There’s nothing political about this, but it sounded like a good time.
Molloy’s Tavern in Colma held a memorial get-together last Sunday for San Francisco boxer Pat Valentino — a distant relative of silent film legend Rudolph Valentino — who died last month at the reported age of 88.
Tavern co-owner Blanid Molloy said the reason for the memorial is the bar’s celebration of boxing history and the fact that Valentino used to train in Colma. Valentino’s son Ken was on hand, in addition to a contingent of Teamsters (Valentino was a member) and fighters.
Valentino had a colorful history and a pretty good career as a heavyweight fighter. In a 2004 interview with the Oakland Tribune, Valentino recalled both a 1949 fight he lost to heavyweight champion Ezzard Charles at the Cow Palace and his regrets about his manager.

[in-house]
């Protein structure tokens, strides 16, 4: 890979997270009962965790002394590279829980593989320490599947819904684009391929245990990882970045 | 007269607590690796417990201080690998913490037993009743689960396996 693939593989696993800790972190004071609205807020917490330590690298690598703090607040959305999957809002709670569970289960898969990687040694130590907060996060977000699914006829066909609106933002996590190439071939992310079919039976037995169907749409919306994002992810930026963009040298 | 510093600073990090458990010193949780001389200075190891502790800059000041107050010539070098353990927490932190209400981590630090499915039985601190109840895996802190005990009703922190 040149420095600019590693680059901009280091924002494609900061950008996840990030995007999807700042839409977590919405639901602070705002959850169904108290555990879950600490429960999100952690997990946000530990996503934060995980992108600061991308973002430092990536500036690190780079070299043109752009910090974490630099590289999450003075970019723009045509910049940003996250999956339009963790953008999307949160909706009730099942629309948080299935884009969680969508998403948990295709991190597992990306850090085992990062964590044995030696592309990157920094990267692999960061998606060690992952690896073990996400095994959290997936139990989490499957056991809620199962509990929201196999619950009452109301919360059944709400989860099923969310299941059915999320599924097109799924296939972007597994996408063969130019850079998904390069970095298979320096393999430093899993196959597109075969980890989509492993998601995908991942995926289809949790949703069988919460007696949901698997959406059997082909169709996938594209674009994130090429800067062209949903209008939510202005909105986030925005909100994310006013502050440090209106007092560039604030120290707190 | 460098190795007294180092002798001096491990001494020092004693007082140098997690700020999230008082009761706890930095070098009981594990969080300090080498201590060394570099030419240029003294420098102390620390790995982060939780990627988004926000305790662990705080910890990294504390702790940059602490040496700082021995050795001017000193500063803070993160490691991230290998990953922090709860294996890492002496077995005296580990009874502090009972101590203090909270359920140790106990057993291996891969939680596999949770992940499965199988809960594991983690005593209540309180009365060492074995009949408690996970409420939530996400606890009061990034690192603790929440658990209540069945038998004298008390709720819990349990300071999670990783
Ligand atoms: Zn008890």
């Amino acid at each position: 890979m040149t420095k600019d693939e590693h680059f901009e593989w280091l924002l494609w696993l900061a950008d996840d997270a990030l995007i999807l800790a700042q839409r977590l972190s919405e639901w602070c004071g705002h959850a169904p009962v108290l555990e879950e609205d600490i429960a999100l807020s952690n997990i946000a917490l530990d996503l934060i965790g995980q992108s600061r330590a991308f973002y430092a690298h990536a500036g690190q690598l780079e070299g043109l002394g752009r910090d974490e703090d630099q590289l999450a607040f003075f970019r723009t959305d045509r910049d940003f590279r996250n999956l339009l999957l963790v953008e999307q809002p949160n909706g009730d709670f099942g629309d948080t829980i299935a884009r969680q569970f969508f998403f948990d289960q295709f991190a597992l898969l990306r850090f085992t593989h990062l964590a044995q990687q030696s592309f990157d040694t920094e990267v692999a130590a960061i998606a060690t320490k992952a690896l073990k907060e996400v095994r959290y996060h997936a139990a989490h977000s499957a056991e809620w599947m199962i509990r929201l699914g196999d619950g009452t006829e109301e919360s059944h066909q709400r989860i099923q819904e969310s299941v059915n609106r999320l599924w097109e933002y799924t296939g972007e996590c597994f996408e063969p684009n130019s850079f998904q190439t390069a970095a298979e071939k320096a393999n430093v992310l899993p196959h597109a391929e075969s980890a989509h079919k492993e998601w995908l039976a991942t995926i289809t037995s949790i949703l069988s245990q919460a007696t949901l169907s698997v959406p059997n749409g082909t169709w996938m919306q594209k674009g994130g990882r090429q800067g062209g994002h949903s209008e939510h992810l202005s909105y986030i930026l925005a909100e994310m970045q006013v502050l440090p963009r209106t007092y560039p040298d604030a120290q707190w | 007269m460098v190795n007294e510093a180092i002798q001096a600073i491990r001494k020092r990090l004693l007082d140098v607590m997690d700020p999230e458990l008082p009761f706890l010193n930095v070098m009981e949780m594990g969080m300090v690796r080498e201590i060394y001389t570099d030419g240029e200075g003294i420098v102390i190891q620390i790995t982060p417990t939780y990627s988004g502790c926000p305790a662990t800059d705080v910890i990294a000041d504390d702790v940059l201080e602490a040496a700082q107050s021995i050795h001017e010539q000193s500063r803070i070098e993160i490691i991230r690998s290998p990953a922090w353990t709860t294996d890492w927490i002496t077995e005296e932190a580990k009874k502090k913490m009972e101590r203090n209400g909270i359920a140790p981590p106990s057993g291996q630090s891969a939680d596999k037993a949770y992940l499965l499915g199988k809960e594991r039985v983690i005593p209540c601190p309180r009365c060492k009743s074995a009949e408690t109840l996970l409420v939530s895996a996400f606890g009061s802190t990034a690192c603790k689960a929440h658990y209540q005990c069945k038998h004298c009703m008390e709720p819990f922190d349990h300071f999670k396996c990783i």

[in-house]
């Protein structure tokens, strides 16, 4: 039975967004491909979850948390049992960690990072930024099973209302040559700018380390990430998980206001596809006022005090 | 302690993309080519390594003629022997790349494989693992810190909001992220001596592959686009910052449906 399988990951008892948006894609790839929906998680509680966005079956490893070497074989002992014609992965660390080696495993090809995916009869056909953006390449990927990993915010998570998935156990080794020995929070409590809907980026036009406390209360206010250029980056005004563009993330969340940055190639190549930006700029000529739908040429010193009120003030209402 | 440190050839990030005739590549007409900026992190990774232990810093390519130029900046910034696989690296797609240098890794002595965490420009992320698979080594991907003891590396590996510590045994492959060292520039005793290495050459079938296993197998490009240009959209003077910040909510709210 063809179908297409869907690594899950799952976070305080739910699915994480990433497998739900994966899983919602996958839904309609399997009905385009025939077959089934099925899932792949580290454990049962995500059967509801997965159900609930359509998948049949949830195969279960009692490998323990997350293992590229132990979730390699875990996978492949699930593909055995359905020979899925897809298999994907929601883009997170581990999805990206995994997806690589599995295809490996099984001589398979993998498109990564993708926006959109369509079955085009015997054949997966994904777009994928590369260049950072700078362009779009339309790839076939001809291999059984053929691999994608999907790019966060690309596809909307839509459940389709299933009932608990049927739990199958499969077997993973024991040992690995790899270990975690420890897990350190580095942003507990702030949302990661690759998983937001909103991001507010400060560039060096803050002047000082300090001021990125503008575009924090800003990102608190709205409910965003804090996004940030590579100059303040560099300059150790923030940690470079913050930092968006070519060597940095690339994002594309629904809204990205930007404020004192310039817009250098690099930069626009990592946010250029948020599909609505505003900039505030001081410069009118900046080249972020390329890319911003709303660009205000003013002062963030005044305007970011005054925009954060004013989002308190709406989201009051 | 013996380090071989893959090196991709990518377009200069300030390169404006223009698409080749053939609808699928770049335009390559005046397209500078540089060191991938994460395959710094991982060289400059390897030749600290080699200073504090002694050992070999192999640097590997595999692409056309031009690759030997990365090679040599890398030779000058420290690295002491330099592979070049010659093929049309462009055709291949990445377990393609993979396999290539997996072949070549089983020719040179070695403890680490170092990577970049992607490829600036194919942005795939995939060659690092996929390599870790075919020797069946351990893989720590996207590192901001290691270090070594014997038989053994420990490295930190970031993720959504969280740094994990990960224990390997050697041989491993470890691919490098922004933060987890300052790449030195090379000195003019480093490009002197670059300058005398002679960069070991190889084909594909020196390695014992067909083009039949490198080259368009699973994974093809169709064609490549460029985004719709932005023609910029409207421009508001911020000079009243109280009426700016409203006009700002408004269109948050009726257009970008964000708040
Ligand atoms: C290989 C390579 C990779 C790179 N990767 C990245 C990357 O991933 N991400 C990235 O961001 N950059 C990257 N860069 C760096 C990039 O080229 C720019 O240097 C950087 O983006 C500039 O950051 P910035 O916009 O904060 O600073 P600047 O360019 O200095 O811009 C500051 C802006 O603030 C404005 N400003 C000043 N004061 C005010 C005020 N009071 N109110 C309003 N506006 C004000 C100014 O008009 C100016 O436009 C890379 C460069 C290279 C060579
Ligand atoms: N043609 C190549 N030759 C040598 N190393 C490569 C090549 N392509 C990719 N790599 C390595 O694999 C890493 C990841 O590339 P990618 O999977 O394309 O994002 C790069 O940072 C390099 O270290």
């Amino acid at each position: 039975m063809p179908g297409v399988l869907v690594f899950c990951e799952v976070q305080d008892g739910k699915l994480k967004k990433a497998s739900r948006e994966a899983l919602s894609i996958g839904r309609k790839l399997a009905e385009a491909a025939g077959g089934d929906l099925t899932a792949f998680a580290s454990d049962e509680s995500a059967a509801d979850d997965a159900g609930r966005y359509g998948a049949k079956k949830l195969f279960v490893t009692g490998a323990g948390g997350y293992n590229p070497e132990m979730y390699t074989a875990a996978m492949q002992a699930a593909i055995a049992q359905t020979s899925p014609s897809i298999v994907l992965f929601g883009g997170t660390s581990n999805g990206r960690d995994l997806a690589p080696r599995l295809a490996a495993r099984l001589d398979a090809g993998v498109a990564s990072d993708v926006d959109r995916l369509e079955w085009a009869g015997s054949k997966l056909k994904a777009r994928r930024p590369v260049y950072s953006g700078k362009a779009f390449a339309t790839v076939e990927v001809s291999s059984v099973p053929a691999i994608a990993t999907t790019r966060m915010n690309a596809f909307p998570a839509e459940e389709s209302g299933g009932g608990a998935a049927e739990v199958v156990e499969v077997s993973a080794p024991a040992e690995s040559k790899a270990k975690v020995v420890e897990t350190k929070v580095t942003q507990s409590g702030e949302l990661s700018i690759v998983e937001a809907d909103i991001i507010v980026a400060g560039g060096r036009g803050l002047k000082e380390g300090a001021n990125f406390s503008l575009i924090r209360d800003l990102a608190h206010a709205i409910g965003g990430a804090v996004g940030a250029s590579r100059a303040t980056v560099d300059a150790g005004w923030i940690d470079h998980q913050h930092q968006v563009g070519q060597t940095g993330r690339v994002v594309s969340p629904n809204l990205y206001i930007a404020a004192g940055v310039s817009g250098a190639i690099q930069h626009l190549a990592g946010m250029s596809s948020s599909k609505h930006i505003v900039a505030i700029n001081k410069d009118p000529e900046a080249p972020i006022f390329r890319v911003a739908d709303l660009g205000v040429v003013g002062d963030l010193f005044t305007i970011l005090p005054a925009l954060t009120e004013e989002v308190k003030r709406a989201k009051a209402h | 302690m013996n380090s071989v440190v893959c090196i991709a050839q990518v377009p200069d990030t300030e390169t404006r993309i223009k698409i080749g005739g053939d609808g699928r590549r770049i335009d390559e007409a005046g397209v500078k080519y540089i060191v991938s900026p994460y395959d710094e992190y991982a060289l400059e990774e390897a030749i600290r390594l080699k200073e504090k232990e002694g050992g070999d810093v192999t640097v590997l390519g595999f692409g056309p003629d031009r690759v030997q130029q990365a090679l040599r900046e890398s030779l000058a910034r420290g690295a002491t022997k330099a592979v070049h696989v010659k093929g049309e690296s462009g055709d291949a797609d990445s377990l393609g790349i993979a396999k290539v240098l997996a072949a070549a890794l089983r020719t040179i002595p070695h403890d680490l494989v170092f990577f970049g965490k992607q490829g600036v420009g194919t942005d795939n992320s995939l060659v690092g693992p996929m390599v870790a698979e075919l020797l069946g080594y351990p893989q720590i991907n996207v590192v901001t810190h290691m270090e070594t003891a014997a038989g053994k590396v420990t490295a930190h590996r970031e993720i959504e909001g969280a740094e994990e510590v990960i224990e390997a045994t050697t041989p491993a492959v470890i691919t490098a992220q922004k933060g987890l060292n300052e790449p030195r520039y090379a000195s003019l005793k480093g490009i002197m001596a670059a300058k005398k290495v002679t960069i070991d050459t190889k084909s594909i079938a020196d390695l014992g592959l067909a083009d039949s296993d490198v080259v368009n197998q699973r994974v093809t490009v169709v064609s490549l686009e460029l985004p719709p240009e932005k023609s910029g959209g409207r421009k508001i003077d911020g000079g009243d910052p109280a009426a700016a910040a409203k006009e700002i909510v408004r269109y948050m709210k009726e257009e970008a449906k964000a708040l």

“I wish I had someone to advise me,” said Valentino, sounding more than a little like Marlon Brando in “Along the Waterfront.”
“I had to pick a manager who was a used-car salesman. He didn’t care about me,” Valentino continued. “When I got in the ring with Charles, my manager said to take it easy. I said, ‘Take it easy?’ He must have had money on Charles.”